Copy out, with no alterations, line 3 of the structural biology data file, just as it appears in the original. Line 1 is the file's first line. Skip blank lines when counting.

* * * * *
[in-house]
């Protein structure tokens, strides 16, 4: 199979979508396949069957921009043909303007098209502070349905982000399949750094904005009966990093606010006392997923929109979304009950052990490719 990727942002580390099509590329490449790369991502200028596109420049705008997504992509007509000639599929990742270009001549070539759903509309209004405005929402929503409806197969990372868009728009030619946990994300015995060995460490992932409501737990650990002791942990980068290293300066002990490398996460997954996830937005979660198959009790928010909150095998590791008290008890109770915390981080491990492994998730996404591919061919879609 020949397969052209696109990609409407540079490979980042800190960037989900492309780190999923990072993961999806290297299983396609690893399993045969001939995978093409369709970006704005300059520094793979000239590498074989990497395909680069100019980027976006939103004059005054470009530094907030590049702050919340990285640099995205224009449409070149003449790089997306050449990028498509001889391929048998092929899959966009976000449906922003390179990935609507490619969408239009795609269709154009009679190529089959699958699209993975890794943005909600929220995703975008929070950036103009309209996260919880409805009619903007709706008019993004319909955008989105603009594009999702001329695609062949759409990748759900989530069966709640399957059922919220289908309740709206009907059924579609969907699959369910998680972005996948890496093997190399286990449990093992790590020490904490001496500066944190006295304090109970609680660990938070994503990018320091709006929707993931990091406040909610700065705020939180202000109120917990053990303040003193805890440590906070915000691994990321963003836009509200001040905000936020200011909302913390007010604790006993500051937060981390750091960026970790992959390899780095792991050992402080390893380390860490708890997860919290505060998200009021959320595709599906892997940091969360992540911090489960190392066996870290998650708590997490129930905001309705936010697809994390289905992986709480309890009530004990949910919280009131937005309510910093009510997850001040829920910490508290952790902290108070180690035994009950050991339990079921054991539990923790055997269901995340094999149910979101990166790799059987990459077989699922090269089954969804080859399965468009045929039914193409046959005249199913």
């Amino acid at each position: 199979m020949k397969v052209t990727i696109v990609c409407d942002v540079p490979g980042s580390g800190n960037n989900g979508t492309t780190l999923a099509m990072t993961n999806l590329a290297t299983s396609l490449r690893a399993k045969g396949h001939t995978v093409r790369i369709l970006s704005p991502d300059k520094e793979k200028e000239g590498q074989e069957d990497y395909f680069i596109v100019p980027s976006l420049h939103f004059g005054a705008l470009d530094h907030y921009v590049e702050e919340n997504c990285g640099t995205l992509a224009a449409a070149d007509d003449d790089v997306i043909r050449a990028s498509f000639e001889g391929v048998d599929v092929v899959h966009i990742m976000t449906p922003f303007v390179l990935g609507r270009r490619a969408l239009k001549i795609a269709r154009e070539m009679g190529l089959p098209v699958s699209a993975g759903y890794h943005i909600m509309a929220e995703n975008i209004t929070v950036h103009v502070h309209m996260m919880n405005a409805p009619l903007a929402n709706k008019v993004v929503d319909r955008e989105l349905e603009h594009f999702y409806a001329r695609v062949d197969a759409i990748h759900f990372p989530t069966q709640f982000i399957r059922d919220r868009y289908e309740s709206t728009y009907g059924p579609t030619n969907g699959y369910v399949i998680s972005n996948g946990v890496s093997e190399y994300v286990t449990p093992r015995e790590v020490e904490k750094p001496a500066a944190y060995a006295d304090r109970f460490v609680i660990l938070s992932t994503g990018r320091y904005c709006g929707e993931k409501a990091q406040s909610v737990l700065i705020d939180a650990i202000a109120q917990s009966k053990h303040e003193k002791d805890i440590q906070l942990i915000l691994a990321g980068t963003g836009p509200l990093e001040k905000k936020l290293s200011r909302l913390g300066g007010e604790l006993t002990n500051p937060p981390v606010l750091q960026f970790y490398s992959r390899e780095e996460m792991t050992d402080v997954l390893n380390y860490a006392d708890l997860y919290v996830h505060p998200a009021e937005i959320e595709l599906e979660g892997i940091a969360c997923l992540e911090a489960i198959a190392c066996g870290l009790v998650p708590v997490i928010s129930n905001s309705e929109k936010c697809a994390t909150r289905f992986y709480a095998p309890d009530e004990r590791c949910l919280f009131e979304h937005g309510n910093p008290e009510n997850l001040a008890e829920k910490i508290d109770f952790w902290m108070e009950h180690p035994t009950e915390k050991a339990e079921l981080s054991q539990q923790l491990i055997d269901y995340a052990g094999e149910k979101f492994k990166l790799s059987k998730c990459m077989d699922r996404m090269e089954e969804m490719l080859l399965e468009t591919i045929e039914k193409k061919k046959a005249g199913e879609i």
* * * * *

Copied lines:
């Amino acid at each position: 199979m020949k397969v052209t990727i696109v990609c409407d942002v540079p490979g980042s580390g800190n960037n989900g979508t492309t780190l999923a099509m990072t993961n999806l590329a290297t299983s396609l490449r690893a399993k045969g396949h001939t995978v093409r790369i369709l970006s704005p991502d300059k520094e793979k200028e000239g590498q074989e069957d990497y395909f680069i596109v100019p980027s976006l420049h939103f004059g005054a705008l470009d530094h907030y921009v590049e702050e919340n997504c990285g640099t995205l992509a224009a449409a070149d007509d003449d790089v997306i043909r050449a990028s498509f000639e001889g391929v048998d599929v092929v899959h966009i990742m976000t449906p922003f303007v390179l990935g609507r270009r490619a969408l239009k001549i795609a269709r154009e070539m009679g190529l089959p098209v699958s699209a993975g759903y890794h943005i909600m509309a929220e995703n975008i209004t929070v950036h103009v502070h309209m996260m919880n405005a409805p009619l903007a929402n709706k008019v993004v929503d319909r955008e989105l349905e603009h594009f999702y409806a001329r695609v062949d197969a759409i990748h759900f990372p989530t069966q709640f982000i399957r059922d919220r868009y289908e309740s709206t728009y009907g059924p579609t030619n969907g699959y369910v399949i998680s972005n996948g946990v890496s093997e190399y994300v286990t449990p093992r015995e790590v020490e904490k750094p001496a500066a944190y060995a006295d304090r109970f460490v609680i660990l938070s992932t994503g990018r320091y904005c709006g929707e993931k409501a990091q406040s909610v737990l700065i705020d939180a650990i202000a109120q917990s009966k053990h303040e003193k002791d805890i440590q906070l942990i915000l691994a990321g980068t963003g836009p509200l990093e001040k905000k936020l290293s200011r909302l913390g300066g007010e604790l006993t002990n500051p937060p981390v606010l750091q960026f970790y490398s992959r390899e780095e996460m792991t050992d402080v997954l390893n380390y860490a006392d708890l997860y919290v996830h505060p998200a009021e937005i959320e595709l599906e979660g892997i940091a969360c997923l992540e911090a489960i198959a190392c066996g870290l009790v998650p708590v997490i928010s129930n905001s309705e929109k936010c697809a994390t909150r289905f992986y709480a095998p309890d009530e004990r590791c949910l919280f009131e979304h937005g309510n910093p008290e009510n997850l001040a008890e829920k910490i508290d109770f952790w902290m108070e009950h180690p035994t009950e915390k050991a339990e079921l981080s054991q539990q923790l491990i055997d269901y995340a052990g094999e149910k979101f492994k990166l790799s059987k998730c990459m077989d699922r996404m090269e089954e969804m490719l080859l399965e468009t591919i045929e039914k193409k061919k046959a005249g199913e879609i």